New Welsh Review
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The cormorant is a strange-looking bird, with its thick, snaking neck; downturned, heavy prehistoric bill (yellow against the dark plumage) and blue-green sea-glass eyes. It is, of course, well known for its habit of hanging out its large goose-like wings to dry after diving for fish – a stance that can give it an otherworldly, oddly magisterial appearance. For novelist Stephen Gregory, the cormorant’s is a ‘satanic silhouette’, its spread wings a ‘cloak’. And, like the more familiar fauna of the gothic or supernatural tale – the owl, the bat, the moth, the raven – in Gregory’s 1986 horror novel, The Cormorant, in a new edition from Parthian, this bird becomes a kind of vessel or avatar of human, and particularly male, vulnerabilities, frustrations and fears.
At first, the novel’s first-person narrator appears, as he claims, ‘supernaturally lucky’. Disenchanted and unfulfilled in his life as a young husband, father and teacher in a secondary school in the English Midlands – ‘a double period of drama with thirty-five cynical adolescents’; ‘the suburban semi, the television, the lawnmower’ – he is bequeathed a cottage in mountainous north Wales by a solitary and eccentric uncle. The only condition is that he also adopts a cormorant that his uncle had found covered in oil and drowning in a river in Sussex, a year before his death. A friendship, the narrator speculates, without ‘the pitfalls of human companionship’.
Despite their apparently shared need to escape social interaction and find solace in wild locations and non-human creatures, however, both uncle and narrator succumb to the fundamental human need to relate – a need to know, define and understand the cormorant and its world, even if that knowledge is necessarily and limitingly humanin nature. Gregory’s narrator decides, for instance, that
The cormorant was a Heathcliff, a Rasputin, a Dracula. Or maybe it was just a sea-crow, corvus marinus, as the name suggested, just a scavenging, unprincipled crow. The name came to me in a flash: Archie. I would call the cormorant Archie. It was harsh, like the sound the bird repeatedly croaked. There was something cocky and irreverent about it.
There is also something vaguely comic about calling the bird Archie, who elsewhere is described as ‘a malignant priest’ with a ‘demonic arrogance’. And the novel is punctuated with blackly comic moments. Moreover, the narrator continues to both obsessively humanise the cormorant, and invest its wildness – its essential otherness – with a kind of paranormal malevolence. I regularly found myself feeling extremely sorry for the creature – for example, when the narrator concedes that ‘Archie looked vulnerable in its sleep: not a hunter or a stabber or an arrogant squirter of shit. Simply a bird, lost in dreams.’ His attitudes towards the cormorant are perhaps most damaging, however, to his sense of self and reality, and to his own ‘human companionships’ with his wife and toddler son, Harry. In this respect, Gregory makes effective use of the trope of the sinister or ‘possessed’ child, which has a long history in horror writing and cinema:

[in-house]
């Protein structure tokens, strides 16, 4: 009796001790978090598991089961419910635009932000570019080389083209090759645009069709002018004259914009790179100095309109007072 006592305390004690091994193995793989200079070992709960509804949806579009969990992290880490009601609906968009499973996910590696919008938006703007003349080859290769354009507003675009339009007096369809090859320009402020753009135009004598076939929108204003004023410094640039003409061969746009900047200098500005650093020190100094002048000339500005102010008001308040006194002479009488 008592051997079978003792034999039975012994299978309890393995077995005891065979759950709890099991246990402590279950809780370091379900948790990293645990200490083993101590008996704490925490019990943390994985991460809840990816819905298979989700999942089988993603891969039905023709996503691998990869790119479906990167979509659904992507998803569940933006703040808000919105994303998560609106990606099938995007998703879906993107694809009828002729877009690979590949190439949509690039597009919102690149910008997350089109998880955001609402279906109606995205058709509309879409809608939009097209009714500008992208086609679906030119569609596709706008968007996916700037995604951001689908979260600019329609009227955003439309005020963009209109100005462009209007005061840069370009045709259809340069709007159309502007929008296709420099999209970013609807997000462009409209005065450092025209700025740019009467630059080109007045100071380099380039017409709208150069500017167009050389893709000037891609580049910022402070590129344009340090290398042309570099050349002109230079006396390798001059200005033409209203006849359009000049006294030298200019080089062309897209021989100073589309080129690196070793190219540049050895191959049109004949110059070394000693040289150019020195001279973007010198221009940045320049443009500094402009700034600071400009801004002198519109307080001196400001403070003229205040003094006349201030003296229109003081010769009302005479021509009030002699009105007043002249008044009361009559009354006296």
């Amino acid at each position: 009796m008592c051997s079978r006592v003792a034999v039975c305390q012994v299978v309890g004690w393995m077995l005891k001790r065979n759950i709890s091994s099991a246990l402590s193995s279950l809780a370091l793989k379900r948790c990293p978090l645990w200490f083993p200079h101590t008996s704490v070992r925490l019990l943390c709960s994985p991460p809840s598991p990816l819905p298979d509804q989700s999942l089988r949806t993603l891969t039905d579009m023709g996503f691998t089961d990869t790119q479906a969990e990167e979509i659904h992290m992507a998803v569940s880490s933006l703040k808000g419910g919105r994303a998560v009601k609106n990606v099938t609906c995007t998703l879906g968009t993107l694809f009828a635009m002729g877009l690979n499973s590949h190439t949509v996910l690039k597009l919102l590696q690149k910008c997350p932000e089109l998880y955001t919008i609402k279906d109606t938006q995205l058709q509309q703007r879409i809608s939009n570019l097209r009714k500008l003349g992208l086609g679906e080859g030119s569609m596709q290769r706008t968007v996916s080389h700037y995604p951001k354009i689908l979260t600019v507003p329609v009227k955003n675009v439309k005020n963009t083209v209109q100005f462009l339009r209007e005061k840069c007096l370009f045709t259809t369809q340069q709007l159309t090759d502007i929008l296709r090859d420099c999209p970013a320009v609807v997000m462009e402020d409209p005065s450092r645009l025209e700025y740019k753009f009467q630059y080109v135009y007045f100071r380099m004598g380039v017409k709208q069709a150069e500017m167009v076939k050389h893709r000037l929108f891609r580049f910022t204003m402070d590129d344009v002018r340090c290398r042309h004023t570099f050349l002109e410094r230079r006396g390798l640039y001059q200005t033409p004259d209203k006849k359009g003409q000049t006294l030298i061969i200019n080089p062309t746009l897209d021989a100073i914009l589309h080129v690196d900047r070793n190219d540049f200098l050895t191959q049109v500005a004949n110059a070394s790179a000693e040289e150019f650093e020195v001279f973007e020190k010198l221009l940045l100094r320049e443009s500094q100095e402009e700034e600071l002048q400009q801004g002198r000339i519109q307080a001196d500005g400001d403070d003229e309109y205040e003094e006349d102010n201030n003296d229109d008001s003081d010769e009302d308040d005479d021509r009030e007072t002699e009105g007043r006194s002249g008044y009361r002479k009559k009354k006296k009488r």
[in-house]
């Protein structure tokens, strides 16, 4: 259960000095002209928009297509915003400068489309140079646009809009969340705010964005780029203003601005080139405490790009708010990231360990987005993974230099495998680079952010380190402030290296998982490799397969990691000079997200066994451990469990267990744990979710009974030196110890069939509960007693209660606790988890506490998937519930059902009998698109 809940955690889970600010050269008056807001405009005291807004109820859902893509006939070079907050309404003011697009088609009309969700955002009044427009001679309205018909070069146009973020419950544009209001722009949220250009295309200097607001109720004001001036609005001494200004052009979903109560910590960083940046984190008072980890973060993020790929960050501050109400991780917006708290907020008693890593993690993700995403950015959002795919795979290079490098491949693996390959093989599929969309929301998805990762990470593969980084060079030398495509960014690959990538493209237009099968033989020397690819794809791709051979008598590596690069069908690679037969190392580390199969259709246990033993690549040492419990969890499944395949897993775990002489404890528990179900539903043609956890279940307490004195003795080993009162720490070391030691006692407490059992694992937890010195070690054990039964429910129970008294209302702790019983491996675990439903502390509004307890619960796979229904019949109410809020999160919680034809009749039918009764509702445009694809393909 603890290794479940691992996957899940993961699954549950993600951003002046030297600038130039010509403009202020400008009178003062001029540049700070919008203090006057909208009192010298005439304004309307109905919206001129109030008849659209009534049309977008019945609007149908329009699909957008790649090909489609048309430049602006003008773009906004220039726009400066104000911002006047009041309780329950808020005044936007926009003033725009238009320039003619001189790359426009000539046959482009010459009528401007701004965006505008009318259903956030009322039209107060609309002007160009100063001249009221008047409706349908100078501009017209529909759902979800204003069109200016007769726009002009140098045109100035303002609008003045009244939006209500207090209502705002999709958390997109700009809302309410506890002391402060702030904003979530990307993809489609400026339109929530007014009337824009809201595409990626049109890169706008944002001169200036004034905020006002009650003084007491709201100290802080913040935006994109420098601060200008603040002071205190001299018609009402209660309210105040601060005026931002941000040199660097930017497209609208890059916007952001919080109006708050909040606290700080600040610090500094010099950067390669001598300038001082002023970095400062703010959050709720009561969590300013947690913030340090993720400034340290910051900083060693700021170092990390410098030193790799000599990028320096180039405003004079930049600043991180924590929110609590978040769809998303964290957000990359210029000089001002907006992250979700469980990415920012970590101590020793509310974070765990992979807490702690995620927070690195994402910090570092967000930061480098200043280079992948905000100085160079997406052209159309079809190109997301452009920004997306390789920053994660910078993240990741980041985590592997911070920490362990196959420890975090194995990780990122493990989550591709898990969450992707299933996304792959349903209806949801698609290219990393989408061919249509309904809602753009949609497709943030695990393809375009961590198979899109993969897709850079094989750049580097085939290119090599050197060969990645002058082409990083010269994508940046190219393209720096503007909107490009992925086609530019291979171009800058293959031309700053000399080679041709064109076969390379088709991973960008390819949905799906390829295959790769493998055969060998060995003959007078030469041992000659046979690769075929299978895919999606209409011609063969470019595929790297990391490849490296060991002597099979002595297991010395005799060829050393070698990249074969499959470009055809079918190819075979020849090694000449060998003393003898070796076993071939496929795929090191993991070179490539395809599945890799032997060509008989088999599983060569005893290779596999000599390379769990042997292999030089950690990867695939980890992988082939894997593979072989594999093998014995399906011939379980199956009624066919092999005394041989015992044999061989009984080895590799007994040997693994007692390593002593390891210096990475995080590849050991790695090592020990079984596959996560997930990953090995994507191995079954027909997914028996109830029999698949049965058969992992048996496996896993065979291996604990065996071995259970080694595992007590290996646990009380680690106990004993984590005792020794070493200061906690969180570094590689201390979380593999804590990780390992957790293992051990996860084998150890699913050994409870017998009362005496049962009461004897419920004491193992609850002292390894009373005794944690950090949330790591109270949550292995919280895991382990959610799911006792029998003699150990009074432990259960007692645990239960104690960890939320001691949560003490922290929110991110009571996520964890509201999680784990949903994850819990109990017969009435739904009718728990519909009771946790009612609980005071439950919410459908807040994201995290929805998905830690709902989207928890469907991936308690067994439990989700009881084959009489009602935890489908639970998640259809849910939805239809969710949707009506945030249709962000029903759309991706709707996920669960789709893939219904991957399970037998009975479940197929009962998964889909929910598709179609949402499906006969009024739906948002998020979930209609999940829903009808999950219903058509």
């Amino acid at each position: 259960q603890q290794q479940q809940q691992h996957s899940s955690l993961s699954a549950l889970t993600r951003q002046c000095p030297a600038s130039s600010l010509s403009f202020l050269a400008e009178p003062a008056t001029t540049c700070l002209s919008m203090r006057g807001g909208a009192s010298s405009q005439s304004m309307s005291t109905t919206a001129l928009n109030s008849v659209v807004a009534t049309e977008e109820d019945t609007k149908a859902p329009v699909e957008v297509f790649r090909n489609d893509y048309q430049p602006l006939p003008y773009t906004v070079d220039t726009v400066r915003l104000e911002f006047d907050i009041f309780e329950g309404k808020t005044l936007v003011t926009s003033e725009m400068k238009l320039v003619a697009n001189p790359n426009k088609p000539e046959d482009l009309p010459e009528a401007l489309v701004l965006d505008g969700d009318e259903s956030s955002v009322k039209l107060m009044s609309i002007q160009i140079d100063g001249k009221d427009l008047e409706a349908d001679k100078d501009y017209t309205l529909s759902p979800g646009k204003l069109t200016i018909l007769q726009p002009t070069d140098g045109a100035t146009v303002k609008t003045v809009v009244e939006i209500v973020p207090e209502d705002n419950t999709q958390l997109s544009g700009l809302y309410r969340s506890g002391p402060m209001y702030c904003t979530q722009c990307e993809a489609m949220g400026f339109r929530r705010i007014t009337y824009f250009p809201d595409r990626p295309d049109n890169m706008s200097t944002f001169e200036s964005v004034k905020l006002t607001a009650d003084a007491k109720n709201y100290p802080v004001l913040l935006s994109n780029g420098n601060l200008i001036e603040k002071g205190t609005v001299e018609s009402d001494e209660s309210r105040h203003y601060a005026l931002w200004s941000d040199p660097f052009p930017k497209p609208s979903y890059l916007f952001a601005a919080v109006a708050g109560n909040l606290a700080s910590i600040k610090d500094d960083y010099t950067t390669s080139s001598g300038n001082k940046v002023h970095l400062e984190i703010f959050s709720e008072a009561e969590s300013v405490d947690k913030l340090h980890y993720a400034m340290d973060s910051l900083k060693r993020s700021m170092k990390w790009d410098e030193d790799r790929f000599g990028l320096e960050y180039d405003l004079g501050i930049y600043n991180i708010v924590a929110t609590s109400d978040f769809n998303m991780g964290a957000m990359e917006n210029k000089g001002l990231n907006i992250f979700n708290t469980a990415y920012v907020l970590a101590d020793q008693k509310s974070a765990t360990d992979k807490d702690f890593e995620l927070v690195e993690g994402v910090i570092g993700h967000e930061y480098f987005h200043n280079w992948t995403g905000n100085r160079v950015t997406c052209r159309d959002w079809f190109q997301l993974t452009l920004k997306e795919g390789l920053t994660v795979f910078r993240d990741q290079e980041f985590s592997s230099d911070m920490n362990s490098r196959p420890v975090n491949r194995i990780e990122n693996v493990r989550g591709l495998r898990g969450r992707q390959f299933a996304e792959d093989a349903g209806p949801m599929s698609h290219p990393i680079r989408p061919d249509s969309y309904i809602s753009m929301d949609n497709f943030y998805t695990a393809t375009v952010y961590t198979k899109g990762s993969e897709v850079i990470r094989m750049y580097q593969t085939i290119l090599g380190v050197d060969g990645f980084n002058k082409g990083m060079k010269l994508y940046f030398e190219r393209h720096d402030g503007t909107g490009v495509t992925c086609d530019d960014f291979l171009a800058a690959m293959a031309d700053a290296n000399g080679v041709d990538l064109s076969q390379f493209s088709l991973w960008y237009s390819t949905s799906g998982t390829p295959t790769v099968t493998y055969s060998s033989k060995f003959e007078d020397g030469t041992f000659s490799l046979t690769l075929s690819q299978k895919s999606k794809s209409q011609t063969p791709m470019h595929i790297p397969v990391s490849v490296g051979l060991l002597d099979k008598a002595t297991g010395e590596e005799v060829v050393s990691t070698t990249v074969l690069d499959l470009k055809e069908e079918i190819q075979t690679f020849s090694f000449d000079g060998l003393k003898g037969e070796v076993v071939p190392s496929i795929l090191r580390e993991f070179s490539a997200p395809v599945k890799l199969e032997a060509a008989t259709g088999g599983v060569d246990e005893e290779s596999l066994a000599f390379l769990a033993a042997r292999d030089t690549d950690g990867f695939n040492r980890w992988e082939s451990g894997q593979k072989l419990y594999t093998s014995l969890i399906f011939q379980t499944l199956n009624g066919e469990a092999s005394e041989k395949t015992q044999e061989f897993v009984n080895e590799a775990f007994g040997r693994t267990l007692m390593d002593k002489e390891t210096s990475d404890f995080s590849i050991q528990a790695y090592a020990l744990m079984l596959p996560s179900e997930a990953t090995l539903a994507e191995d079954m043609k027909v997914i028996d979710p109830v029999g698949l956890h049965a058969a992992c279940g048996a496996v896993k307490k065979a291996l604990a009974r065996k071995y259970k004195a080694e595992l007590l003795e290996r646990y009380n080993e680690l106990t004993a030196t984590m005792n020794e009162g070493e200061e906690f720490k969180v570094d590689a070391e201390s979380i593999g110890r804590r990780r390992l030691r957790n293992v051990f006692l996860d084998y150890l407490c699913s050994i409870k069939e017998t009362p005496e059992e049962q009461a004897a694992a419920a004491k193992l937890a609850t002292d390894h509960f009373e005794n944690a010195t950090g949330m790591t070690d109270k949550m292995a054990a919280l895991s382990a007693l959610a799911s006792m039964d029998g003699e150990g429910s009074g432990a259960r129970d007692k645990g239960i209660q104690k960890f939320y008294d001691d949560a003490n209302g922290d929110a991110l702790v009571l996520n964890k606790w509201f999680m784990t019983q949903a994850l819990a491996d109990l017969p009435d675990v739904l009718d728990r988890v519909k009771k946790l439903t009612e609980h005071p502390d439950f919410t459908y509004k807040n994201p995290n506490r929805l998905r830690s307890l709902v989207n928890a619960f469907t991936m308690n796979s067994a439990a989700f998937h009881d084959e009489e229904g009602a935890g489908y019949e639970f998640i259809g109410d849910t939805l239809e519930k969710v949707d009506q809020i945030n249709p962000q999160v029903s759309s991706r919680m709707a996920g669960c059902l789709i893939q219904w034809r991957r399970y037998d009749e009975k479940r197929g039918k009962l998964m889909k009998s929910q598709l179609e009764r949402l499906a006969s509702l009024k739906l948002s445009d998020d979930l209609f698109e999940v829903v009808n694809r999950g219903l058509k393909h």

Harry bent for a moment at the foot of the [Christmas] tree, then he turned around with his prize. His face was ablaze, with a grin like a gash, his eyes were splinters of ice. And he lunged at me and Ann, jabbing us with his weapon.
It was a feather, a long, black feather, shot through with green and wet with shit.
Ann squealed and turned her face away, fending off her son with a cushion.
Gregory’s narrativeis often strikingly and atmospherically cinematic in its effects. And it is not surprising that the book caught the attention of director of The Exorcist, William Friedkin, when it was first published.
As Friedkin’s interest might suggest, there are some quite horrific and disturbing episodes in The Cormorant. But, as the author puts it in his Introduction, the novel is both ‘appealing and appalling’, capturing what he sees as ‘the paradox’ of the cormorant itself. Gregory’s prose, particularly when imagining the landscape of north Wales, has a quietly attentive, sensuous, almost reverent quality. The narrator observes a ‘mountain of slate with the feathery silhouettes of rowan’ where ‘a breeze moved the heads of the dry nettles’ and ‘the willowherb trembled’; ‘cries [of gulls] surging at my window like the surf on a shingle beach’; a fire’s ‘magic places, all the different shapes and colours, faces, animals birds’; ‘Autumn in the mountains, with its scent of pine resin’ where ‘the air clenched its fists’. These are haunted, elusive landscapes that are celebrated by people, and especially incomers such as the novel’s narrator, his uncle before him, the ‘English couples [in the village] who had fled the northern cities of England to find a cleaner and less frantic way of life in the Welsh hills’ – even, perhaps, Gregory himself – but which they feel they cannot fully grasp or comprehend. Ultimately, The Cormorant is much more than a horror story: it is a resonant meditation on relationships – with our inner worlds, with fellow humans, with other creatures – and with the environments that sustain us all.
Laura Wainwright is an independent academic and writer. She completed her PhD in English Literature at Cardiff University, and has published essays in the fields of Welsh writing in English and Modernism. Her latest book is New Territories in Modernism: Anglophone Welsh Writing, 1930–1949.